Tutorial 25: The Care and Feeding of Hyperlinks, Part I - HTML with Style | 6 | WebReference

Tutorial 25: The Care and Feeding of Hyperlinks, Part I - HTML with Style | 6

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Tutorial 25: The Care and Feeding of Hyperlinks, Part I

Dress them up in pretty clothes

The styling of your links is very important in aiding the usability of your site. Since time immemorial, links have traditionally been blue and underlined, and visited links have been purple and underlined. If it fits the color scheme of your site, it's a good idea to stick with these guidelines. However, blue and purple are not always suited for a site, so you might want to change these colors. Remember, however, to be consistent throughout your site, so that users get a chance to get used to the new colors you've used. It's also useful to color visited links with a slightly darker color than normal ones, but a color that is similar (choose a color with less brightness and a slightly different hue in the HSV color space). Also consider the color of the links compared to the background color and the color of the surrounding text; links aren't much use if the user can't see them.

Never, ever, ever remove the underline from links. That underline is the first and most important clue for a user that the text is a link to something. Although users are generally smart people and will figure out that a link is a link one way or another, it will be less intuitive if you decide to just color the links differently or have them in bold.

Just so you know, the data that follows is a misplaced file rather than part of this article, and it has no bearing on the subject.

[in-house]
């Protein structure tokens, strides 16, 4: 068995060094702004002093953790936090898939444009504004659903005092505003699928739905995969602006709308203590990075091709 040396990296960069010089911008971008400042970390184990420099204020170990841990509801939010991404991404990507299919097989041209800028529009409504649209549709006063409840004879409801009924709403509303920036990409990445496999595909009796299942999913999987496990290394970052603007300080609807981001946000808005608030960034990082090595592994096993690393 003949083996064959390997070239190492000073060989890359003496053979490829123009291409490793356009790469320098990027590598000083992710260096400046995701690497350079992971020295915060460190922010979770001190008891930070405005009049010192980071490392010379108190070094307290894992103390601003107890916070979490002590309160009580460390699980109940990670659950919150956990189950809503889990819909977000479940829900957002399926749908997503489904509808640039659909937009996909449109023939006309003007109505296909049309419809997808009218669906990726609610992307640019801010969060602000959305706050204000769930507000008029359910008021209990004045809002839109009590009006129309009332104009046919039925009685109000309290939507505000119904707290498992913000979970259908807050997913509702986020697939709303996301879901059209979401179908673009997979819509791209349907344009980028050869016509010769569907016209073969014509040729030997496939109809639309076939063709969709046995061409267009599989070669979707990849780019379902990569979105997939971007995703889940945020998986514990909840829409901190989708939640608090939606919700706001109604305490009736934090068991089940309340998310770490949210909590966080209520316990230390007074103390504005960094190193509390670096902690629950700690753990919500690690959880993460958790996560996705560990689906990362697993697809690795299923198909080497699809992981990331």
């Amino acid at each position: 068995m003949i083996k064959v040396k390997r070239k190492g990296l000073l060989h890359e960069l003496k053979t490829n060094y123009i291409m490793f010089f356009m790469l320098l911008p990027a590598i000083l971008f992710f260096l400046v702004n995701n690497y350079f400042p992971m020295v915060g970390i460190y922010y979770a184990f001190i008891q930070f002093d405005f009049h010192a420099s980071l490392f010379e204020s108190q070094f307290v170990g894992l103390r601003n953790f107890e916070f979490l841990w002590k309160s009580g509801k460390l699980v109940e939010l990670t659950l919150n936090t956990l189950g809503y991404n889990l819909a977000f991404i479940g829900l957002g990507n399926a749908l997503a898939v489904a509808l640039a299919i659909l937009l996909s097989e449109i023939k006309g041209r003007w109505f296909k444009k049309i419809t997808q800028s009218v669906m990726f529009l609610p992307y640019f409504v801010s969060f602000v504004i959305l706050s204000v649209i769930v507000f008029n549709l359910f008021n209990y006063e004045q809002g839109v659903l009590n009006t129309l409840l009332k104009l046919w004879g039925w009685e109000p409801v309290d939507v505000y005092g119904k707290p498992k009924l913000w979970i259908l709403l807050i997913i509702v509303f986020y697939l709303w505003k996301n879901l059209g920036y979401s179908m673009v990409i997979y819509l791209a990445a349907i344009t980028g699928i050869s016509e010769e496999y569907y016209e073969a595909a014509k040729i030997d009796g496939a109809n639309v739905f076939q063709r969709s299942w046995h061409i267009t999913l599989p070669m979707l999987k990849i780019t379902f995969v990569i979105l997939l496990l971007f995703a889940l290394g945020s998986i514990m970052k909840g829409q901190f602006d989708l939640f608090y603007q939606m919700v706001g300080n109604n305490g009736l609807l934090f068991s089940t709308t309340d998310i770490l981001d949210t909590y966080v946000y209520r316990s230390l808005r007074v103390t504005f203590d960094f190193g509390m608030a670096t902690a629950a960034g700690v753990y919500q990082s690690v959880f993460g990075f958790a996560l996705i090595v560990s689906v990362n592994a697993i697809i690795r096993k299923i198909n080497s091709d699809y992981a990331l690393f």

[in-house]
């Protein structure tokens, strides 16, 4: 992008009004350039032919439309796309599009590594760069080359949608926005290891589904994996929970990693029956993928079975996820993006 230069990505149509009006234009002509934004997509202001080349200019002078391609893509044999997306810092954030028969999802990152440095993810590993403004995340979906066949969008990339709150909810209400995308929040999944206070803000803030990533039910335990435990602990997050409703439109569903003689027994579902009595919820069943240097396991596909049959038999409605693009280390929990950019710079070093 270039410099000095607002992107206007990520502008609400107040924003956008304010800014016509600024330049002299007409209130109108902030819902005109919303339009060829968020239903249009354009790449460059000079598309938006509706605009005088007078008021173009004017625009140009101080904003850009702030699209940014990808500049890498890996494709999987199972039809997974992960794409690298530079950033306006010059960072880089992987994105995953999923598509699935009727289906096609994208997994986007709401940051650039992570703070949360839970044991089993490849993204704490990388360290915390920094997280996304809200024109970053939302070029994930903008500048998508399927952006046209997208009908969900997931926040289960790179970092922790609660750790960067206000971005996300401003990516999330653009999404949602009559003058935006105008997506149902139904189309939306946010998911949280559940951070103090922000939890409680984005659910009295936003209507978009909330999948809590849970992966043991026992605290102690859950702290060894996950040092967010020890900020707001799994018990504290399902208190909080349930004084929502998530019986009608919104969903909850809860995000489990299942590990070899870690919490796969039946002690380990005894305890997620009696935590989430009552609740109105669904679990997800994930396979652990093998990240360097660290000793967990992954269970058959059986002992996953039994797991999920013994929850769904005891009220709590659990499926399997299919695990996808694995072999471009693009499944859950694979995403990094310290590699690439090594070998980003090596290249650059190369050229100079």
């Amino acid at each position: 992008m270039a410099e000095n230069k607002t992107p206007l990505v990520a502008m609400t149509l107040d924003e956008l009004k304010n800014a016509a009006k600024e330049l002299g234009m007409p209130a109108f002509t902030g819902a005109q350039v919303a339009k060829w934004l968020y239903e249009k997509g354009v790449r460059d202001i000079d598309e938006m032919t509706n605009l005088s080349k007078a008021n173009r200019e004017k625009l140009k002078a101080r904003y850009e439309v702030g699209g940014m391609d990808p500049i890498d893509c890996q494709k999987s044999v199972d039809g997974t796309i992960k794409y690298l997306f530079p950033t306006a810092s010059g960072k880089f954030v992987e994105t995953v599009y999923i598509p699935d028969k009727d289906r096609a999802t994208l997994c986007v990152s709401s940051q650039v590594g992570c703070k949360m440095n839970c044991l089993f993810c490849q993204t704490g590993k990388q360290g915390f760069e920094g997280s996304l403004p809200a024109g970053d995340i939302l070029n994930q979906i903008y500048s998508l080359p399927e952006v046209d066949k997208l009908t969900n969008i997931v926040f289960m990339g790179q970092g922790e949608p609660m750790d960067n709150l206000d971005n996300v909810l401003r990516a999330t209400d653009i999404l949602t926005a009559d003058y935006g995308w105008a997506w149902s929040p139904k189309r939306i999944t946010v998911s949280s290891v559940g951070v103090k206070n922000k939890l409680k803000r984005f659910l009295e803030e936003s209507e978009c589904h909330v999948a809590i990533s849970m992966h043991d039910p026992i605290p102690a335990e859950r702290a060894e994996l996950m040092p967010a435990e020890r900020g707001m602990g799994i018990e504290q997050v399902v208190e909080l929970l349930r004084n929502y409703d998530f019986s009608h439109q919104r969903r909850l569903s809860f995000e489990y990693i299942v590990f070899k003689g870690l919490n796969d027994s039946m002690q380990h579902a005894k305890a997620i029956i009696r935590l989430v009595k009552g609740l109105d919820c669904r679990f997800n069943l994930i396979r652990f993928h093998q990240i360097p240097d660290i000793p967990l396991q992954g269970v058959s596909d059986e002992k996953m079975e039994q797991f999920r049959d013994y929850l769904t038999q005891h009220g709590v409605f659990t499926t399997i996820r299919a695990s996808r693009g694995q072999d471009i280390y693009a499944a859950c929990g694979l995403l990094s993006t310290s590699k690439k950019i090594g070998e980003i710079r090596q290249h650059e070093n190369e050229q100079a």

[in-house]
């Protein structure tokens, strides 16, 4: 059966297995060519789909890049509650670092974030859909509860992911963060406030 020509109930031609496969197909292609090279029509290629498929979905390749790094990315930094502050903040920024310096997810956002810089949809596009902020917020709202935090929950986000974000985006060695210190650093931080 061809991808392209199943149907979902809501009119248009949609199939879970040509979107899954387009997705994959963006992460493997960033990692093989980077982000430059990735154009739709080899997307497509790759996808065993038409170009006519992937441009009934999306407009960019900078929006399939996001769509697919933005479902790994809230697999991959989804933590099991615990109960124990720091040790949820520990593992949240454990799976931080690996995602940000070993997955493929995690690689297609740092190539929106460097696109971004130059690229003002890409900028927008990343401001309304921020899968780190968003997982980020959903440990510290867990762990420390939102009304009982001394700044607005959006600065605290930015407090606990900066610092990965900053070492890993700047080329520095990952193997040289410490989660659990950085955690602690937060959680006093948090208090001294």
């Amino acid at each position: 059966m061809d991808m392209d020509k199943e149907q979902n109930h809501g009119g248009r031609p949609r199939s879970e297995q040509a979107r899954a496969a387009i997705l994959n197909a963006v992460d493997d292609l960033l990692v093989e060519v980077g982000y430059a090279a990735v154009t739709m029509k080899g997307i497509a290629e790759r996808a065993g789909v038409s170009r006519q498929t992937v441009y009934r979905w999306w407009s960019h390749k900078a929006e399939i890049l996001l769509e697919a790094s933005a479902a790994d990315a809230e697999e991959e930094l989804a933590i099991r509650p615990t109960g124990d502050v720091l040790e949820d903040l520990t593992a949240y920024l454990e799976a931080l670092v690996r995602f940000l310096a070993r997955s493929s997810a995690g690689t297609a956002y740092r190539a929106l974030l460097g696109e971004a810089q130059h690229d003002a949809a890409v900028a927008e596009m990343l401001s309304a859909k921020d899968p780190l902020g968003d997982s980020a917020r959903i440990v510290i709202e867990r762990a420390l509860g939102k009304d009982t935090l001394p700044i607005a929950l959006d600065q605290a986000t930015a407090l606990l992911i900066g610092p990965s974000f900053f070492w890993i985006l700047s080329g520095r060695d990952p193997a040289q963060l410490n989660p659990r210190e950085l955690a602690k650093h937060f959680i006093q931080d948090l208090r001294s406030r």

If you're using an image or an imagemap for a link, you should try to stick with the look for text links. It's generally a good idea to avoid icons and stick with text, which is much more descriptive. If you must use an icon, color it the same as the rest of the links in your page. And if you use any sort of image, making it look like a button will aid the user in identifying it as a link.

Text labels on such buttons should have an identical look to links. This includes the underline, which makes it patently obvious that the graphic is a link to something. Consider the following two examples:

Contents Contents

Both links contain the same information. However, the second one has a button-like look, enforcing the idea that the user can click on it, and contains blue underlined text, indicating that it is a link to something. If these graphics are surrounded by other graphics and text with the same yellow background, the one on the left will not stand out as a link, and will be ignored by many users.

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Produced by Stephanos Piperoglou
Created: September 27, 2000
Revised: October 4, 2000